At this point we picked up the Red Trail, which eventually took us to the Pinawa Suspension Bridge. This was a relatively wide, gravel, trail that wound through a beautiful forested corridor alongside the Pinawa Channel. The bright reds and yellows of the fall colours brought the overcast day to life.

As the path followed along beside the river, we crossed exposed sections of bright pink precambrian shield. The contrast between the the colourful rocks and the glowing reds of the sumac was striking. Although we walked across bare rock and over dirt footpaths in places, the trail was well marked and easy to follow. 

A few kilometers outside of town we came to the beautiful Pinawa Suspension bridge. This bridge was 54 m long and 1 m wide, and it swung freely over the water. As we approached it a large group of Indigenous hikers was climbing down the steps, which swayed somewhat alarmingly. They laughed and said it was fine, but as we climbed the bouncy steps we felt slightly uneasy. The view from the middle of the river was worth it though!

At the far side of the bridge was a parking lot with washrooms and a very creatively decorated food truck, which was closed. As we took a short break another small family with a dog set off down the popular trail section.

From the parking lot we continued down the Alice Chambers trail, which continued through a beautiful forested landscape along the river. Every so often we would emerge into more open, marshy areas, and places where we could watch the river flow over small sections of rapids. We spotted quite a few Leopard Frogs in these areas, with their spectacular bronze-lined spots glowing in the sun.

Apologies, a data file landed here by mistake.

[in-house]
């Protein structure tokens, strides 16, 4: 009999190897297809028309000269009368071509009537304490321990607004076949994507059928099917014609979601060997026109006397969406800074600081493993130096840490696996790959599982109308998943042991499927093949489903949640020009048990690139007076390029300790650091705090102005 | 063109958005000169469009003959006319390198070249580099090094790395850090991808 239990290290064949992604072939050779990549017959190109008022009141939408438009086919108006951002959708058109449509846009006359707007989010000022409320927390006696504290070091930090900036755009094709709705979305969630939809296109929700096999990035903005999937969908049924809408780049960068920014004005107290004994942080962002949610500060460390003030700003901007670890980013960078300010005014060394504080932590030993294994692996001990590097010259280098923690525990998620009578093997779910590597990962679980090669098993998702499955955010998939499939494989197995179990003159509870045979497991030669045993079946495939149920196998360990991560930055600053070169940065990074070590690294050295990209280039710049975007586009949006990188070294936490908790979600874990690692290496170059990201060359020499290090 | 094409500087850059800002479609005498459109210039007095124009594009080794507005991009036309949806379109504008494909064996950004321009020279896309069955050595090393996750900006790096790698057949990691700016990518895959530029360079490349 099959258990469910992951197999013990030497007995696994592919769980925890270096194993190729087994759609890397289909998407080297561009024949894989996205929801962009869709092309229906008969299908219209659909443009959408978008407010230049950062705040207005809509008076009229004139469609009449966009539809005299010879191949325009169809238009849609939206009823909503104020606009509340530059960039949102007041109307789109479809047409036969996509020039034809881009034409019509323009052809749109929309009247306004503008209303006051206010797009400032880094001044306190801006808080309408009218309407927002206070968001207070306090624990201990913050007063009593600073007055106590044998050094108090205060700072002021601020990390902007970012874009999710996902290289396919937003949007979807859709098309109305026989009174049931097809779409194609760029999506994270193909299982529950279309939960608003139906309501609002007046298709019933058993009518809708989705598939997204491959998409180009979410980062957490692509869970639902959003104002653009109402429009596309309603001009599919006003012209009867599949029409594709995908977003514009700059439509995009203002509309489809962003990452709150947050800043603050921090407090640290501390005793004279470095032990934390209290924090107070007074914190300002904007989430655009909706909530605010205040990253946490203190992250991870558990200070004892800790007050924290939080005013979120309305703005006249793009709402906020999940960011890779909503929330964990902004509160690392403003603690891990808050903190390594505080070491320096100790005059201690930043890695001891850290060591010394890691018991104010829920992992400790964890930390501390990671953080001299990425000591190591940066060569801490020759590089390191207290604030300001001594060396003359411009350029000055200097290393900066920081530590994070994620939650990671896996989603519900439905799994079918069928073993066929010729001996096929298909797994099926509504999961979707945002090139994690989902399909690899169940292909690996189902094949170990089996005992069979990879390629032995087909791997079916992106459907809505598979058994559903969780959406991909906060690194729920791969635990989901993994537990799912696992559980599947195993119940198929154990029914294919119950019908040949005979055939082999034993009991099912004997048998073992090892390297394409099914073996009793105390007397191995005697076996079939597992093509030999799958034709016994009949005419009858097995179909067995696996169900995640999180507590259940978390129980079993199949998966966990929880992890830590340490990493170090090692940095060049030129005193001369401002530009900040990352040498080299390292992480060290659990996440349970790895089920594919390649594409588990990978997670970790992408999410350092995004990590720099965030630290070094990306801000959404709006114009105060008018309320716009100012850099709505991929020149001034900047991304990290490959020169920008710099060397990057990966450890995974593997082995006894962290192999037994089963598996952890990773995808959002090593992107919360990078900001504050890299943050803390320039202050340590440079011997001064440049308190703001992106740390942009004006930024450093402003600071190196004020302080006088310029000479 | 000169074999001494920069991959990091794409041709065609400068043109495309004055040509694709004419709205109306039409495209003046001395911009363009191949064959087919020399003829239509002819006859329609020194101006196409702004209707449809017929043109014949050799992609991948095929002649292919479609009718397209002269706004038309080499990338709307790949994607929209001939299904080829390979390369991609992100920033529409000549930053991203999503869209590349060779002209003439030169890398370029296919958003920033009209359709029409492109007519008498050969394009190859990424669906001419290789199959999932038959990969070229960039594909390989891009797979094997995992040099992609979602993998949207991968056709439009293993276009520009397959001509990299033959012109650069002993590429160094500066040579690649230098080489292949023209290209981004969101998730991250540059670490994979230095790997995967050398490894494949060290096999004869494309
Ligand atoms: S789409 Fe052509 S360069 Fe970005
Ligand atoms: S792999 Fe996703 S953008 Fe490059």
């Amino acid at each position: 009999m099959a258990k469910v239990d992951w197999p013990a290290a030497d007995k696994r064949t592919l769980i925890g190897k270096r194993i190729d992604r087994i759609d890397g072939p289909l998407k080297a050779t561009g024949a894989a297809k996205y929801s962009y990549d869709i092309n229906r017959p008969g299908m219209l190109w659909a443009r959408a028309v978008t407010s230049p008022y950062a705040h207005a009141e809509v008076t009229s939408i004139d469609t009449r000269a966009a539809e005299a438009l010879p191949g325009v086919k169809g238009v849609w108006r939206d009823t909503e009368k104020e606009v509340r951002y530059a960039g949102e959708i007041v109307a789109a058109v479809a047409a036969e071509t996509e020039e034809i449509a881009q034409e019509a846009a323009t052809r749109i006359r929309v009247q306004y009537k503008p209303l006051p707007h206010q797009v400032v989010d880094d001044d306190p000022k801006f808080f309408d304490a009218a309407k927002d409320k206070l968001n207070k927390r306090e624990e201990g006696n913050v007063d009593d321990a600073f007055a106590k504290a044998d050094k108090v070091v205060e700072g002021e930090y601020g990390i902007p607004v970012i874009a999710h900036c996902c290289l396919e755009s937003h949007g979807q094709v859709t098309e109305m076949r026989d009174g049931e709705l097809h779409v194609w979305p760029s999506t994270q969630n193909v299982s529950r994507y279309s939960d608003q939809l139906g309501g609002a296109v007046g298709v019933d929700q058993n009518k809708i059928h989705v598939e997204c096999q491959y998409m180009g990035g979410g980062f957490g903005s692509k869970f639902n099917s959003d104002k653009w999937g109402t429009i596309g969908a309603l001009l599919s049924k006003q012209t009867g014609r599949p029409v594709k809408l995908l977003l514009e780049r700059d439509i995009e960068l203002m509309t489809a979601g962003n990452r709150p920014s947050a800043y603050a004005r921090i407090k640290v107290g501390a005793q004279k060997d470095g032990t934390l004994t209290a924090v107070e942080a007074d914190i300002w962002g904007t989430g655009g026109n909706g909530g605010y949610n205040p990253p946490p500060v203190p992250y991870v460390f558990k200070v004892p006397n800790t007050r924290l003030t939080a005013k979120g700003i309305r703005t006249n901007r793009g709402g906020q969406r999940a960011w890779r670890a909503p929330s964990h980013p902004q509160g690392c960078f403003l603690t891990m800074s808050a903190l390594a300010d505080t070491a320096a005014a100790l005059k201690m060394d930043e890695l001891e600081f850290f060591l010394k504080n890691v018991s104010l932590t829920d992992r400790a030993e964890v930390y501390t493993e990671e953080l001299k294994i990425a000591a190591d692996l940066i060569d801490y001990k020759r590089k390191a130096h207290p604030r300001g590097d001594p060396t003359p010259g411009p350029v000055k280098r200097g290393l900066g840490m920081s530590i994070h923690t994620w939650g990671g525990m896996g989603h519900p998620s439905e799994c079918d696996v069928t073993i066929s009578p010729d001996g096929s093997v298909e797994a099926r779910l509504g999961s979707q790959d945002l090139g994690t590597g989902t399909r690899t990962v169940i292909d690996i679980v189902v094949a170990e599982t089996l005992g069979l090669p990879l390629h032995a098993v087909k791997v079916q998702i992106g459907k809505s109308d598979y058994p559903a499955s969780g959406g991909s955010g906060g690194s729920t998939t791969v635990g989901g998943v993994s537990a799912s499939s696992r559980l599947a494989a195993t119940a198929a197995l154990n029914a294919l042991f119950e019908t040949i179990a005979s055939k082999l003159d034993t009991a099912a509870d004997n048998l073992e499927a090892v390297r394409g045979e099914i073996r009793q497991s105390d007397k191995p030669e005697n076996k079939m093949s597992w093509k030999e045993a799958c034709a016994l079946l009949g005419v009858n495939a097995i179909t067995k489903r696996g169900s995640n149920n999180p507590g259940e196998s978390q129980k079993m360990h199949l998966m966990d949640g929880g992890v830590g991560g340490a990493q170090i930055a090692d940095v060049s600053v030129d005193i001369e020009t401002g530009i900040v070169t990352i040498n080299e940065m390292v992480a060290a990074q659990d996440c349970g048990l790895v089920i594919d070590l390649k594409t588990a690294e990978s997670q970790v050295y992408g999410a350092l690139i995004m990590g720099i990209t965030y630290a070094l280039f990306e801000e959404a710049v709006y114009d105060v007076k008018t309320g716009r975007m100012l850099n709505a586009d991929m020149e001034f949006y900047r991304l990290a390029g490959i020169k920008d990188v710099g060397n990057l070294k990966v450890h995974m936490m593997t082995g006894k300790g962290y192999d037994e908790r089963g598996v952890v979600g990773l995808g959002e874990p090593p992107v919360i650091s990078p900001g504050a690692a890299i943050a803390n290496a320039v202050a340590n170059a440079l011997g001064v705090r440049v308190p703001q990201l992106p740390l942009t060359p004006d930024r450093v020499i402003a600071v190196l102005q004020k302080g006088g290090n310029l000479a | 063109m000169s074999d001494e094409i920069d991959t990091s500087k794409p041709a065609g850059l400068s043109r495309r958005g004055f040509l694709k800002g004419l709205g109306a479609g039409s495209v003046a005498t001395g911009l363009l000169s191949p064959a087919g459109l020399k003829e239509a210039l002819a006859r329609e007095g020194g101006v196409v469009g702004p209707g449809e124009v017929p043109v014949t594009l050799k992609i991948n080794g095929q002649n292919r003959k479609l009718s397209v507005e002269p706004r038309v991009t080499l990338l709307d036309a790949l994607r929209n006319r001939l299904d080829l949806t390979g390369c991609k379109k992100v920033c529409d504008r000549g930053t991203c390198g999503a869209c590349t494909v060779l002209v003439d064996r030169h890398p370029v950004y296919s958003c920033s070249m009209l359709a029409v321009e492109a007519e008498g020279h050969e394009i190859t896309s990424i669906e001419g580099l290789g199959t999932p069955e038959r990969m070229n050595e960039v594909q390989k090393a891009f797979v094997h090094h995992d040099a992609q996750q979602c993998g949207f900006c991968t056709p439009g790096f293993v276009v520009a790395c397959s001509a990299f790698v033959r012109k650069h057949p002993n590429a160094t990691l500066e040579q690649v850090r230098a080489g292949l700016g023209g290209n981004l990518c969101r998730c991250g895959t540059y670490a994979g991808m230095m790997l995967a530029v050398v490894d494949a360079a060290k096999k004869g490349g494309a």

The morning was relatively quiet, but we did hear the chatter of Black-capped Chickadees. Small groups of Yellow-rumped Warblers, Palm Warblers, and Dark-eyed Juncos moved through the shrubs. We spotted a Northern Parula and several White-throated and White-crowned Sparrows as well, and heard the dry call of a Belted Kingfisher somewhere along the river.

Around eight kilometers from the bridge the trail brought us out into an open, grassy floodplain. The sun was shining by this point, turning the grasses a rich golden brown and bringing the yellow and red aspen, birch, and silver maples alive. As we made our way through the stunning landscape we met other hikers walking dogs and enjoying the gorgeous fall morning. They had come from the Pinawa Heritage Dam which was just ahead.